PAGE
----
In other words, most of the very incompatible Neanderthal variants were removed from the human genome within ~10,000 years of the admixture.

But within the genome, there are differences as to where Neanderthal genes are found. Early work indicated that Neanderthal ancestry was overrepresented in the vast majority of the genome that does not code for proteins (“junk DNA”). This was suggestive of the likely that Neanderthal ancestry was usually bad when it coded for proteins.

Today a closer look, as implied in the figure the left, suggest that selection against Neanderthal variants was less about protein coding, and more about regulation. Though the human genome has only about 20,000 genes, how those genes are expressed in tissues, and how they are expressed, plays an essential role in differentiating us from other mammals. This is why the vast majority of our genome can be similar to a chimpanzee, or a Neanderthal, and yet modern humans are creatures very different.

It may turn out that our unique Neanderthal ancestry may play a greater role in rearranging how genes express themselves more than anything else.

Discover your Neanderthal story today!

How your Neanderthal functions in the human genome was originally published in Insitome on Medium, where people are continuing the conversation by highlighting and responding to this story.

January 7, 2019

Toward a mature conservatism

Filed under: science — Razib Khan @ 1:51 pm

India scientists dismiss Einstein theories:

In 2014, Prime Minister Narendra Modi told medical staff at a Mumbai hospital that the story of the Hindu god Ganesha – whose elephant head is attached to a human body – showed cosmetic surgery existed in ancient India.

In 2014, Prime Minister Narendra Modi told medical staff at a Mumbai hospital that the story of the Hindu god Ganesha – whose elephant head is attached to a human body – showed cosmetic surgery existed in ancient India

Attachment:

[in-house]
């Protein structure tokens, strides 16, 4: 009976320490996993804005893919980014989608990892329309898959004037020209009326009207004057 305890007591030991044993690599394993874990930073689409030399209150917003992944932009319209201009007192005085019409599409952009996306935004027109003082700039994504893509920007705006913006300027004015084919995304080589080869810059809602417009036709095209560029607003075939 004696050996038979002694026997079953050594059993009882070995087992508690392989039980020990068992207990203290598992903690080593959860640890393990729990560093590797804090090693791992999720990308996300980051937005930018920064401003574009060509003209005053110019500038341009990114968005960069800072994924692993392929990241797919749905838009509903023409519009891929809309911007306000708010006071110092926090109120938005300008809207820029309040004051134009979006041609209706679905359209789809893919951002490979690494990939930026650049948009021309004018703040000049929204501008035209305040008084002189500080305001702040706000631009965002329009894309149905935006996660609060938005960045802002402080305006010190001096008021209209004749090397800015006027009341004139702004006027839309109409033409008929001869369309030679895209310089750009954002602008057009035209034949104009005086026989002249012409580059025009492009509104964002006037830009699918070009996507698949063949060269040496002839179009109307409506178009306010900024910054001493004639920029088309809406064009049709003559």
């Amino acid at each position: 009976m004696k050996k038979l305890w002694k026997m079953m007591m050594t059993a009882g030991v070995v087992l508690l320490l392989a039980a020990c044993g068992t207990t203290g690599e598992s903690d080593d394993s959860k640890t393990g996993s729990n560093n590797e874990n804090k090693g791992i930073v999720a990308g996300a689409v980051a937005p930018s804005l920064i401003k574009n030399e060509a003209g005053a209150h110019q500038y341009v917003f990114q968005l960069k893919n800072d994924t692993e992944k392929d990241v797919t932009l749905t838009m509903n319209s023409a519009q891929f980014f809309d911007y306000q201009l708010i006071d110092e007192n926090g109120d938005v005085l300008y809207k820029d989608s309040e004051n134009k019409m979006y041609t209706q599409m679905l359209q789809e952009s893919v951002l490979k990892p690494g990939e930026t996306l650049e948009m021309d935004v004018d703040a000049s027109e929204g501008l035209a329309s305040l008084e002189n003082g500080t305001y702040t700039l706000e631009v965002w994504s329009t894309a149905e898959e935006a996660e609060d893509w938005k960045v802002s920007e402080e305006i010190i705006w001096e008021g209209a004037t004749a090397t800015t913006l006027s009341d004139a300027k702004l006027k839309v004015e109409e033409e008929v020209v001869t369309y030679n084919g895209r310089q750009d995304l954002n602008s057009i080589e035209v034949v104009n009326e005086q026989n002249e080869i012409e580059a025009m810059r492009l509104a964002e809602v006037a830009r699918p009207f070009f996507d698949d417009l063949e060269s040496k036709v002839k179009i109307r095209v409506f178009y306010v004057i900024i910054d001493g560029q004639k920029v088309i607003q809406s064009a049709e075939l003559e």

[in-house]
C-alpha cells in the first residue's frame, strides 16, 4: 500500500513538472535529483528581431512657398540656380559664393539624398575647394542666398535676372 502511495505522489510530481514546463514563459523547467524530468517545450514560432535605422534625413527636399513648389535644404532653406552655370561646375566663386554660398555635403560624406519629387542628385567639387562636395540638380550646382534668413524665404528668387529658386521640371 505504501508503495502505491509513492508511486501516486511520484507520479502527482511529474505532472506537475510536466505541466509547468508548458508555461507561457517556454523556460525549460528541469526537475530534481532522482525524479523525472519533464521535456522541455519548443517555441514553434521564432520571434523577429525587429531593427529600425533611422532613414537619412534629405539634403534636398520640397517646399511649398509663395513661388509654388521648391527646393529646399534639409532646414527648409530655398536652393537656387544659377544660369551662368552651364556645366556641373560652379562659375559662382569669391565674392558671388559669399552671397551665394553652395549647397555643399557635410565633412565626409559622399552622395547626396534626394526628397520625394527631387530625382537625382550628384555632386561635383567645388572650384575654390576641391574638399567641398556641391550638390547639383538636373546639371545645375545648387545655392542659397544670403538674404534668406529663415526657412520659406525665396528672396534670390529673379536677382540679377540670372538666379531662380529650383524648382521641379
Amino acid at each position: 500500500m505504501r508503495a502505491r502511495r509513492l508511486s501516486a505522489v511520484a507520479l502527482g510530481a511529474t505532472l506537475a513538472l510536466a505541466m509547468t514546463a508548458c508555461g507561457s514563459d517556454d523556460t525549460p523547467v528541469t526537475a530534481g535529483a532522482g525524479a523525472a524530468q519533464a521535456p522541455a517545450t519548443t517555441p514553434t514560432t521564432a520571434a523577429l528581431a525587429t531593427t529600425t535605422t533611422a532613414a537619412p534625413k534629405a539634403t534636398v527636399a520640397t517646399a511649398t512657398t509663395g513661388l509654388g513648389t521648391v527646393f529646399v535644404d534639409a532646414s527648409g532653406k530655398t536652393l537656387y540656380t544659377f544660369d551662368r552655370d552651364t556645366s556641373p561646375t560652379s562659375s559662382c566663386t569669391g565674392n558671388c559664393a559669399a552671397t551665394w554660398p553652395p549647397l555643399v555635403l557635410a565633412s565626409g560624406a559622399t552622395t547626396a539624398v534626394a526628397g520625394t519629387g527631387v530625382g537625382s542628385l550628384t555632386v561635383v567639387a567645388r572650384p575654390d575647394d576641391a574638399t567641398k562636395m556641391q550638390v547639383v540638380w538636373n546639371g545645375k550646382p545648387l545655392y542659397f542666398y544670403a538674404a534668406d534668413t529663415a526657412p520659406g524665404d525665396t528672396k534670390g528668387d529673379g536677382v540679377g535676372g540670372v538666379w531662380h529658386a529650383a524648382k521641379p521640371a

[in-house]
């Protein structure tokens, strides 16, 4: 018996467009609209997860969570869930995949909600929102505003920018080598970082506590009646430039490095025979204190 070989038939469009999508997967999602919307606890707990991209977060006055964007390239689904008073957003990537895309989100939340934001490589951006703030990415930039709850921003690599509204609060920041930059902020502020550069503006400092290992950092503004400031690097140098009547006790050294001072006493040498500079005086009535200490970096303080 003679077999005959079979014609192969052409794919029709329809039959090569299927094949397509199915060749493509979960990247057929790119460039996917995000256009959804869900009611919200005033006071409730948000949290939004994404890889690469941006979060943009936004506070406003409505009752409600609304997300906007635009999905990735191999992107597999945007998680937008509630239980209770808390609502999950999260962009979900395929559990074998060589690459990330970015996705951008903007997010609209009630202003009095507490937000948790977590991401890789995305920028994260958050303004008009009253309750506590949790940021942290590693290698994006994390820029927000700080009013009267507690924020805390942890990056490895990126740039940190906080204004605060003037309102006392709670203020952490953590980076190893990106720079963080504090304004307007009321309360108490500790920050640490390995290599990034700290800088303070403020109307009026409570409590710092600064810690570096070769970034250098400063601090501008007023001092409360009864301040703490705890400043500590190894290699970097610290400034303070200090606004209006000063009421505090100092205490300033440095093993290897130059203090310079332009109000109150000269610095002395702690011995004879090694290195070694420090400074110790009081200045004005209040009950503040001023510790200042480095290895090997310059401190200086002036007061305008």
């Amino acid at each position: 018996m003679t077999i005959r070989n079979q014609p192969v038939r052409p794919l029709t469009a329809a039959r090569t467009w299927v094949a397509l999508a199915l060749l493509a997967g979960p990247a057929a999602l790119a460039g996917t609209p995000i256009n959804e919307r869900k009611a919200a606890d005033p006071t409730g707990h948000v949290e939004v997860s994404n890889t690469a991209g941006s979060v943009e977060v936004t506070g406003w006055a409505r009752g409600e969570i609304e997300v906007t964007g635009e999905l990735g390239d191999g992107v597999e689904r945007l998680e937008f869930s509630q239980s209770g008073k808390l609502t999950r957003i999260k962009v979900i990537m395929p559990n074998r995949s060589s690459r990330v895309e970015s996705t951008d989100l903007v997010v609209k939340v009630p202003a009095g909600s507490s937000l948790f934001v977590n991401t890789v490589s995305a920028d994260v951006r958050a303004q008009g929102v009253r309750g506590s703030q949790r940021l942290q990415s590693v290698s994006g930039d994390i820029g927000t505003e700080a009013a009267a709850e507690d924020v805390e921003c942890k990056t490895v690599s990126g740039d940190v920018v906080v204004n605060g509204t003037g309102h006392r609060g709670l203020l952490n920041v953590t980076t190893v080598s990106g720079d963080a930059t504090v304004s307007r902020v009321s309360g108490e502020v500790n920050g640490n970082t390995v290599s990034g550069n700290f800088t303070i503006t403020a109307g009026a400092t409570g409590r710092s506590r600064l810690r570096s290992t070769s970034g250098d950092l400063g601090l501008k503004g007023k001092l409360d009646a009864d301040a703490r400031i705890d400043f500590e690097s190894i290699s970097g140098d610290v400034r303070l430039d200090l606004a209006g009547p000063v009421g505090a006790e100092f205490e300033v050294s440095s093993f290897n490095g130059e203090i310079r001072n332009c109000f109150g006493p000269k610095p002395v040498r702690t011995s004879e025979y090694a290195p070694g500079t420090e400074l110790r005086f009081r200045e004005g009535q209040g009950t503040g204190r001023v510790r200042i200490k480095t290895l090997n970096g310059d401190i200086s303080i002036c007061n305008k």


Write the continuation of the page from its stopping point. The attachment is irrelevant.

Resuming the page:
I don’t comment much on Indian politics for two reasons. First, I think macroeconomic conditions and trajectories are more important than politics as such for a developing nation like India. Second, the details of the cultural and political dynamics within any given nation are really hard to grok from the outside.

That being said, the widespread percolation of this sort of pseudoscience and pseudohistory on the Indian Right is a problem and has analogs with instances in other nations (e.g., Mike Pence is almost certainly a Creationist). These beliefs are often (though not always) harmless in and of themselves, but they are indicative of deeper maladies in terms of epistemological hygiene.

I have Hindu nationalists who are broadly on the same empirical page as me. We differ on details of values and emphases. And I know they are somewhat embarrassed by these weird ideas about nuclear weapons in ancient India. The key is to keep a lid on it so it doesn’t capture the commanding heights (ergo, why I’m quoting Modi).

Addendum: One issue for me is that I have a hard time taking Indian pseudoscience seriously just as I have a hard time taking Creation Science seriously. Sincere, earnest, and sometimes bright, people taking absurd claims seriously and constructing models out of them strikes me as farcical and funny more than threatening.

December 19, 2018

The Insight Show Notes — Season 2, Episode 10: 2018 in genomics

Filed under: Genomics,science — Razib Khan @ 10:34 pm

The Insight Show Notes — Season 2, Episode 10: 2018 in genomics

This week we reviewed the “big stories” in 2018 in genomics. There were a lot of possibilities, but we narrowed down the list.

First, we discussed Neanderthal art. And, it’s ramifications for the “Great Leap Forward” in behavioral modernity.

The second story involves the post-Roman barbarian migrations. With the relative cheapness of ancient DNA techniques, researchers are expanding the purview of their topics to more recent periods, in particular domains where written and archaeological evidence are not clear.

Next, we talked about the sequencing of an F1 of a Denisovan male and a Neanderthal female. That is, this individual had a mother from one group of humans, Neanderthals, and a father, from another, a Denisovan. The probability of discovering such an individual seems low, and they researchers stumbled upon this! No one like this is present today. But was it different in the past?

The fourth story was the discovery of the Golden State Killer through DNA pedigree analysis. Serial killers beware!

Then we discussed the polygenic risk score of educational attainment. With more than 1 million samples, 2018 saw the next step in the intersection of genetics and traits.

Citation: Khan, Razib, and David Mittelman. “Consumer genomics will change your life, whether you get tested or not.” Genome biology 19.1 (2018): 120.